Northrup SM-62 Snark

Although unofficially designated a surface-to-surface ICM, the Snark was essentially a small, turbojet-powered, unmanned aircraft.  It was designed to be fired from a short mobile launcher by means of two solid-fueled rocket boosters.  Once airborne, the Snark was powered by a single Pratt and Whitney J-57 turbojet engine capable of cruising at Mach 0.9 to an altitude of approximately 50,000 feet.  After a programmed flight of 1,500 to 5,500 nautical miles, the Snark’s airframe separated from its nose cone, and the missile’s nuclear warhead followed a ballistic trajectory to its target.  Plans developed by the Strategic Air Command employed the Snark’s against enemy defensive systems, especially radars, to ensure the effective penetration of enemy territory by manned bombers.

Atlas
Convair SM-65 Atlas

The Convair Division of General Dynamics produced three different models of the Atlas ICBM destined for deployment with the Strategic Air Command.  The first operational version of the Atlas, the “D” model, was a one and one-half stage, liquid-fueled, rocket-powered (360,000 pounds of thrust) ICBM equipped with radio-inertial guidance and a nuclear warhead.  It was stored horizontally on a “soft” above-ground launcher, unprotected from the effects of nuclear blast, and had an effective range of approximately 6,500 nautical miles.  The second Atlas ICBM configuration possessed all-inertial guidance, improved engines, a larger warhead, and was stored in a horizontal position in a “semi-hard” coffin-type launcher.  The Atlas F missiles also were deployed in “hard” silo-lift launchers which stored the missiles vertically in underground, blast-protected silos.

Douglas PGN-17A Thor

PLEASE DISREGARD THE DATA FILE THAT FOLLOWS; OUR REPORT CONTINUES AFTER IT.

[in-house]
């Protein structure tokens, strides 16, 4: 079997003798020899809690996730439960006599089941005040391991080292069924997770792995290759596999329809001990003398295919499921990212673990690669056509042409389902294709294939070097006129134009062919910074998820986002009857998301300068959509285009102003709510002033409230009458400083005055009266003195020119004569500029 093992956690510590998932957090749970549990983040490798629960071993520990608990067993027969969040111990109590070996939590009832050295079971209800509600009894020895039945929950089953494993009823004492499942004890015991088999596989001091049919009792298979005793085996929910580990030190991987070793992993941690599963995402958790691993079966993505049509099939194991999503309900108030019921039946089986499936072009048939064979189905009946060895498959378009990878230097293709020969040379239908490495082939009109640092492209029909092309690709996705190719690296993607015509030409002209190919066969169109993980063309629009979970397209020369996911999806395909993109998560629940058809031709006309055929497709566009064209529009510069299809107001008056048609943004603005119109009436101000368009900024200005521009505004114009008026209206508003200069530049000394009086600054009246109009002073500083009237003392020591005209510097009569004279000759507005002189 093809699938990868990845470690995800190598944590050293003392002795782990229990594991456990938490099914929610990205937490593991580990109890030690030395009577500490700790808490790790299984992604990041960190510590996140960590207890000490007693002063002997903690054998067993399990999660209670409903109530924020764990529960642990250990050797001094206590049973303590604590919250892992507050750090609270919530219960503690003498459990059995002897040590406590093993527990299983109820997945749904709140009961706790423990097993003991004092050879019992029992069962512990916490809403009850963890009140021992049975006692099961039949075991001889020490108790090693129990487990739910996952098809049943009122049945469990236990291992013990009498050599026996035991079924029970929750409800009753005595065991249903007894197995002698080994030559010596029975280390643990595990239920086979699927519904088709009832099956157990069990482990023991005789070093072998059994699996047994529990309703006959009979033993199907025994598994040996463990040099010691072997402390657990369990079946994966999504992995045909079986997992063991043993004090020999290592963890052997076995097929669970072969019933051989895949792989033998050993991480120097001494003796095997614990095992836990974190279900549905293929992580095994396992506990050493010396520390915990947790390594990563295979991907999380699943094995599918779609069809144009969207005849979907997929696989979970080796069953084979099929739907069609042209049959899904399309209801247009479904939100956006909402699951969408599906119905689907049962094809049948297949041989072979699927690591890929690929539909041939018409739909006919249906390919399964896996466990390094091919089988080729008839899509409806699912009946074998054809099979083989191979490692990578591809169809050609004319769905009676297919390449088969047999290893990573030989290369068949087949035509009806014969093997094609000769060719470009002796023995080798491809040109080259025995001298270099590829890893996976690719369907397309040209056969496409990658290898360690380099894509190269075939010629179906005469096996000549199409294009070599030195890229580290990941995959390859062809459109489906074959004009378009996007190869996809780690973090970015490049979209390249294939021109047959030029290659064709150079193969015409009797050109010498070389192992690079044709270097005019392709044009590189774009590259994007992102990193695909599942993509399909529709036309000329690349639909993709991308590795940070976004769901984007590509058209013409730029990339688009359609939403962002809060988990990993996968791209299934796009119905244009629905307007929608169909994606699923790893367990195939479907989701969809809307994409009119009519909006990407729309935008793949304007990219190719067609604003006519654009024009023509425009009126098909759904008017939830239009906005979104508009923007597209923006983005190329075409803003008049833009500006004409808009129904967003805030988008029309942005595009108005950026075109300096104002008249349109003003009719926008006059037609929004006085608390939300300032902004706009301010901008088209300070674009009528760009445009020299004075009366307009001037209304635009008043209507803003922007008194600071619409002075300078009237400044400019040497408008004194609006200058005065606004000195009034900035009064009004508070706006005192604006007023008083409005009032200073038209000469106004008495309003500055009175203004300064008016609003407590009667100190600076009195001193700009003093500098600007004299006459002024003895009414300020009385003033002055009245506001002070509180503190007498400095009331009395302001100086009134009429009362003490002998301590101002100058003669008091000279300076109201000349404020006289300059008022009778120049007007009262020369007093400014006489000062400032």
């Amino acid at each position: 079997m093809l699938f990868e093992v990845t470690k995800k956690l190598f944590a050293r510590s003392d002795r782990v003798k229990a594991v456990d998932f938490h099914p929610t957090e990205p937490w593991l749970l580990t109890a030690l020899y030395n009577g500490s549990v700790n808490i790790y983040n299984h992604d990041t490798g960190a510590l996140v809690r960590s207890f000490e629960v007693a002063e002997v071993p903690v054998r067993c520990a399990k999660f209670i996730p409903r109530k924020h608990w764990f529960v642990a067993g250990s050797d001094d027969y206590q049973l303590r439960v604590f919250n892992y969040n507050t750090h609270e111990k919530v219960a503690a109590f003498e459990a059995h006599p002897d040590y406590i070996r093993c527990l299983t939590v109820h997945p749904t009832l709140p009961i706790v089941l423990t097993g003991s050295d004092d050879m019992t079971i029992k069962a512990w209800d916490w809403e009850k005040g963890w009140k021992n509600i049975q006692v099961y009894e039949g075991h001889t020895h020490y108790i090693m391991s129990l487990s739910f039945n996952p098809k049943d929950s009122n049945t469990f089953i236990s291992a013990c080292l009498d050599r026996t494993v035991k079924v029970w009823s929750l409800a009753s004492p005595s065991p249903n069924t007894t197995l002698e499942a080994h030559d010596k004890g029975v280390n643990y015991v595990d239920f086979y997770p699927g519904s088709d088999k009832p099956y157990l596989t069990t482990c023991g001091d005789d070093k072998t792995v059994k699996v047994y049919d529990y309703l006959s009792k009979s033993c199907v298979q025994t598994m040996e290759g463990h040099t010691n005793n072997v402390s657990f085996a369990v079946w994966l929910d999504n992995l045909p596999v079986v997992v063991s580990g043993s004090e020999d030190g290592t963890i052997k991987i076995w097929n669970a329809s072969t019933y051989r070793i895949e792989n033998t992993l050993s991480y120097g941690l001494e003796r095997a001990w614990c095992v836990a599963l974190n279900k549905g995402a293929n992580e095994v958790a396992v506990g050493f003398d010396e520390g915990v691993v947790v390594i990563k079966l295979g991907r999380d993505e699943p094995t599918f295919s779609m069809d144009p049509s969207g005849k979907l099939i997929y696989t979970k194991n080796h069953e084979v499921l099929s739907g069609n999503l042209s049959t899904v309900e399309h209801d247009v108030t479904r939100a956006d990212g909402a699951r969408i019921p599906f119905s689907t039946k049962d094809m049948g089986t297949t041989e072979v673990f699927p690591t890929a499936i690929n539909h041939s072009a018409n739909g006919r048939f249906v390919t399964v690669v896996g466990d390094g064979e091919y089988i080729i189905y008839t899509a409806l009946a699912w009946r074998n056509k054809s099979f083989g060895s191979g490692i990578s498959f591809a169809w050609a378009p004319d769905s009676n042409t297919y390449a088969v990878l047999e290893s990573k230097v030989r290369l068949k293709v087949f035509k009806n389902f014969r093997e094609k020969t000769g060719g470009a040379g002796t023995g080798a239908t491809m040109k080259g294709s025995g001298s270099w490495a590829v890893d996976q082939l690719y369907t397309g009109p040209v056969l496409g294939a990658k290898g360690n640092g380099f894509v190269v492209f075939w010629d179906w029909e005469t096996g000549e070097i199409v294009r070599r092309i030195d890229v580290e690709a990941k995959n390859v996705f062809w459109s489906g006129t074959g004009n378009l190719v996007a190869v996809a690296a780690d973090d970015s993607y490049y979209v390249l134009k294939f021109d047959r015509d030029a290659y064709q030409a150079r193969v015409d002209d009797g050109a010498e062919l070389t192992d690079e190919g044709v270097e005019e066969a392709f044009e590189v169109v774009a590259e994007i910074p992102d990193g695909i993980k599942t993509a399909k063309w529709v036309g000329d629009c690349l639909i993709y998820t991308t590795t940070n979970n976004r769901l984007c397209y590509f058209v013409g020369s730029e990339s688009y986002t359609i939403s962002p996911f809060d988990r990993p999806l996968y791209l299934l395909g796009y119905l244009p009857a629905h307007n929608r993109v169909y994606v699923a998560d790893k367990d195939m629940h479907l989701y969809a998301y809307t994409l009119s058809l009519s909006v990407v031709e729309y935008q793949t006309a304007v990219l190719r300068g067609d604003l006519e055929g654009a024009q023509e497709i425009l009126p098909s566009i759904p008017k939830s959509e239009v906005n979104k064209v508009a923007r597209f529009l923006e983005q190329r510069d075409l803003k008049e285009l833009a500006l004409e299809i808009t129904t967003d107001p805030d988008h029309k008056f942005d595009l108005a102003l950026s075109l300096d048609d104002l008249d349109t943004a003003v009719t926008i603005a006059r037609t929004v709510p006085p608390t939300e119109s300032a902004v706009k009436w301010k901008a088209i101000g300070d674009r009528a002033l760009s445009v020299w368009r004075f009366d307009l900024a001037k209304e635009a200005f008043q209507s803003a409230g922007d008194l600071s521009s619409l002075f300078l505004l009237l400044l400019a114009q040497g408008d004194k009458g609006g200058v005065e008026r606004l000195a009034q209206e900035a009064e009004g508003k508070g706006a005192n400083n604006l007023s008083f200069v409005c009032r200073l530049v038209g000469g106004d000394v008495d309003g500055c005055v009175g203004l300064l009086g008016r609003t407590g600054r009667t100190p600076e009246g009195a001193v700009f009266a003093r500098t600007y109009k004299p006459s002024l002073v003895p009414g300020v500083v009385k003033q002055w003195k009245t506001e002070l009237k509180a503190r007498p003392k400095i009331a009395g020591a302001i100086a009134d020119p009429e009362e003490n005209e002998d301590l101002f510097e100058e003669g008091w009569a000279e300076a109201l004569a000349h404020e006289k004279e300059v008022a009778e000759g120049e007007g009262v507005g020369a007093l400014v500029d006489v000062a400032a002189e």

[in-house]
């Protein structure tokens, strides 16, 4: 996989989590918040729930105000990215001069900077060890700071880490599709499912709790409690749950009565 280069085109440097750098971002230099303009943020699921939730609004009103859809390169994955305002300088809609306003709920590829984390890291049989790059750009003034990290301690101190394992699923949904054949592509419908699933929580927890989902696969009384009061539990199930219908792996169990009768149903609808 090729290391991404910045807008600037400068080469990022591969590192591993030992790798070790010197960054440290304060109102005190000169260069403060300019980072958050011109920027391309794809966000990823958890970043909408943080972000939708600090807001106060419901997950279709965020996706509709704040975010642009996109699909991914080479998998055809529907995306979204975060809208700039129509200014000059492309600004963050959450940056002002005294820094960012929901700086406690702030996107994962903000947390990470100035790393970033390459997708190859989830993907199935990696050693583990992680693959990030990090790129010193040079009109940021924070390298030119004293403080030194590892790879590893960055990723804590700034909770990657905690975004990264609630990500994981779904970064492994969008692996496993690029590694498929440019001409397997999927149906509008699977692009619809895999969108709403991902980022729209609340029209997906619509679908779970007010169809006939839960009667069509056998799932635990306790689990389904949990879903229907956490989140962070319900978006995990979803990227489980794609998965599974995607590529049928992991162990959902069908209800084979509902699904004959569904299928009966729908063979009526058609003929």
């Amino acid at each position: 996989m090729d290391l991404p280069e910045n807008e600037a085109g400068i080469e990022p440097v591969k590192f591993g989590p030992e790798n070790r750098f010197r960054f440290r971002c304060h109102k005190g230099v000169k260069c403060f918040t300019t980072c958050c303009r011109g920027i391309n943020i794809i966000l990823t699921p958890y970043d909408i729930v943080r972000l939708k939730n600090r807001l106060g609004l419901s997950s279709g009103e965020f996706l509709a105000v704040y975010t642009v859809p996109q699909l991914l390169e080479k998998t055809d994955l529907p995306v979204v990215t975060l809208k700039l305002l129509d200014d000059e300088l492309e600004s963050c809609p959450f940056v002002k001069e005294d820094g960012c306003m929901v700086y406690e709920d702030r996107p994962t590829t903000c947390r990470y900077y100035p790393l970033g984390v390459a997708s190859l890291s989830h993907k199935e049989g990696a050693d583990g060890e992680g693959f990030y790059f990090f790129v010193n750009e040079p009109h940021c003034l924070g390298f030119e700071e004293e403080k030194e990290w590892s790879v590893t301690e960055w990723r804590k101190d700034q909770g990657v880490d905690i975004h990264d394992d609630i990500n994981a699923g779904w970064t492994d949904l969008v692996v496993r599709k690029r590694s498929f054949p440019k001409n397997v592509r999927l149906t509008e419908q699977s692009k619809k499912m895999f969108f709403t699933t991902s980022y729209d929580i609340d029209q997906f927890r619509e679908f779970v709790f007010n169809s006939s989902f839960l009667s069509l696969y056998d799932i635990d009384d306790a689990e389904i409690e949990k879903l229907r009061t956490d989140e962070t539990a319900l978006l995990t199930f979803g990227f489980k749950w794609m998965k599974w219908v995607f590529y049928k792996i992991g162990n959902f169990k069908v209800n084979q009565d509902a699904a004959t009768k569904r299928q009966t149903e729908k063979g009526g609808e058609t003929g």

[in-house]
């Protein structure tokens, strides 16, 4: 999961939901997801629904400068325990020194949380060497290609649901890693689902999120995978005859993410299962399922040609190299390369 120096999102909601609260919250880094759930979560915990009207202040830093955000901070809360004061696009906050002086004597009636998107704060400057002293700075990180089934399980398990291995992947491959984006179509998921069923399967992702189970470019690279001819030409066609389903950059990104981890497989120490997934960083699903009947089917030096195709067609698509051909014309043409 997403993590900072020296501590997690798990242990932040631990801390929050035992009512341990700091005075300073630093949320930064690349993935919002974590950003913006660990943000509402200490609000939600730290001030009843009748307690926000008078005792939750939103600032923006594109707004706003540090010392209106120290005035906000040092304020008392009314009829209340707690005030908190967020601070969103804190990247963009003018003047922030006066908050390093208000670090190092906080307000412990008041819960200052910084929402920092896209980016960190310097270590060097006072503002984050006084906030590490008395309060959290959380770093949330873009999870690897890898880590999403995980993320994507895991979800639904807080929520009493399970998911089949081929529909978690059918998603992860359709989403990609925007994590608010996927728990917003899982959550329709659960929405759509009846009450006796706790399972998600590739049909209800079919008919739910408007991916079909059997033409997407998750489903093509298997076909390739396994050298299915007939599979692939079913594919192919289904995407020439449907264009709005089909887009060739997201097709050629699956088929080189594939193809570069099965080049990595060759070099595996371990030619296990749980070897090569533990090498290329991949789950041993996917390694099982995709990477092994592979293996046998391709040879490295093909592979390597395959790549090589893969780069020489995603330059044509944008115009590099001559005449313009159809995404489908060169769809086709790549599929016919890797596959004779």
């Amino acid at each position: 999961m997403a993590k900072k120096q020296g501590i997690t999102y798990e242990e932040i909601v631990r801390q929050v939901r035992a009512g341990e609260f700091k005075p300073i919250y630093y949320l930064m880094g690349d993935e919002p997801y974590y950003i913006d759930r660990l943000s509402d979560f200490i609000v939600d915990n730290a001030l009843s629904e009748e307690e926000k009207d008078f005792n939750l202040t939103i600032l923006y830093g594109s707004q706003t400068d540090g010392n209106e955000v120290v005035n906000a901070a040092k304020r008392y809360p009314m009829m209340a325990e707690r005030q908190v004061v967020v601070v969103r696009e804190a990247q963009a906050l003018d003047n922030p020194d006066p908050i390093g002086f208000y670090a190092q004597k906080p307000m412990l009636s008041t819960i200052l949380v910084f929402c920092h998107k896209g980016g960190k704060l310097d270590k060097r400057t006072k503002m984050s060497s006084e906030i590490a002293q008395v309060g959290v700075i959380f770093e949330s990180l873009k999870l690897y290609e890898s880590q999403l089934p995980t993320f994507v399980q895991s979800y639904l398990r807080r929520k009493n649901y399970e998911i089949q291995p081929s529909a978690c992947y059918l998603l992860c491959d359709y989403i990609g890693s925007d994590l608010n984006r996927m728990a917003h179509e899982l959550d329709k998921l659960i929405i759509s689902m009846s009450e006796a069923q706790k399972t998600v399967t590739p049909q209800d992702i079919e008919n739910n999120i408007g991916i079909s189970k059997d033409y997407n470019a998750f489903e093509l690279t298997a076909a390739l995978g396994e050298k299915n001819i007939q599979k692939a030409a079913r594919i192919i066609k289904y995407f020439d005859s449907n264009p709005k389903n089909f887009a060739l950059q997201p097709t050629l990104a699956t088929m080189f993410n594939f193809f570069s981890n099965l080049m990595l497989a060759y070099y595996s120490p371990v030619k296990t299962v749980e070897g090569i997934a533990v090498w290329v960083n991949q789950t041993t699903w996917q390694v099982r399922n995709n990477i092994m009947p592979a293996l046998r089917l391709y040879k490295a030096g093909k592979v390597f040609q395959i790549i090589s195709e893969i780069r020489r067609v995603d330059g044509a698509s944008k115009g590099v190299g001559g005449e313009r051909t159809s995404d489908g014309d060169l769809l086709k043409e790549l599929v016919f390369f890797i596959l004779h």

The Thor, developed for the Air Force by Douglas Aircraft was a single-stage, liquid-fueled, rocket-powered (150,000 pounds of thrust) ballistic missile equipped with all-inertial guidance.  The Thor was stored horizontally on tactical field-deployed launchers.  The missile could be fueled and fired to an effective range of 1,500 nautical miles upon approximately 15 to 20 minutes’ notice.

McDonnell GAM-72 Quail Missile

The Quail was an aerial decoy missile carried by SAC B-52 bombers, and when launched could confuse and reduce the effectiveness of enemy surface-to-air radar systems. It would be used during bombing missions to confuse enemy radars by mimicking the exact radar signature, speed, altitude, and maneuvers as actual bombers.

North American GAM-77 Hound Dog Missile

The Hound Dog missile was designed as a long range defense suppression missile to be carried in pairs on the under-wing pylons of B-52 Bombers. When When launched at high altitude the Hound Dog's 1 megaton warhead could strike a target nearly 500 miles away, having been guided by an inertial guidance system and targeting information supplied by a computer within the B-52. Also, the B-52 could utilize the Hound Dog's jet engines for supplemental thrust during high-weight takeoffs. It was operational with SAC between 1961 and 1976.

Chance Vought SLV-1 Blue Scout

SCOUT, an acronym for Solid Controlled Orbital Utility Test system, was a four-stage solid fuel system capable of launching a 385-pound satellite into a 500-mile orbit.  SCOUT was America’s first solid-fuel launch vehicle capable of orbiting a satellite.

Boeing AGM-86B Air Launched Cruise Missile (ALCM)

The AGM-86B was developed to increase the effectiveness of B-52 bombers, and was able to fly complicated routes to a target through use of a terrain contour-matching guidance system.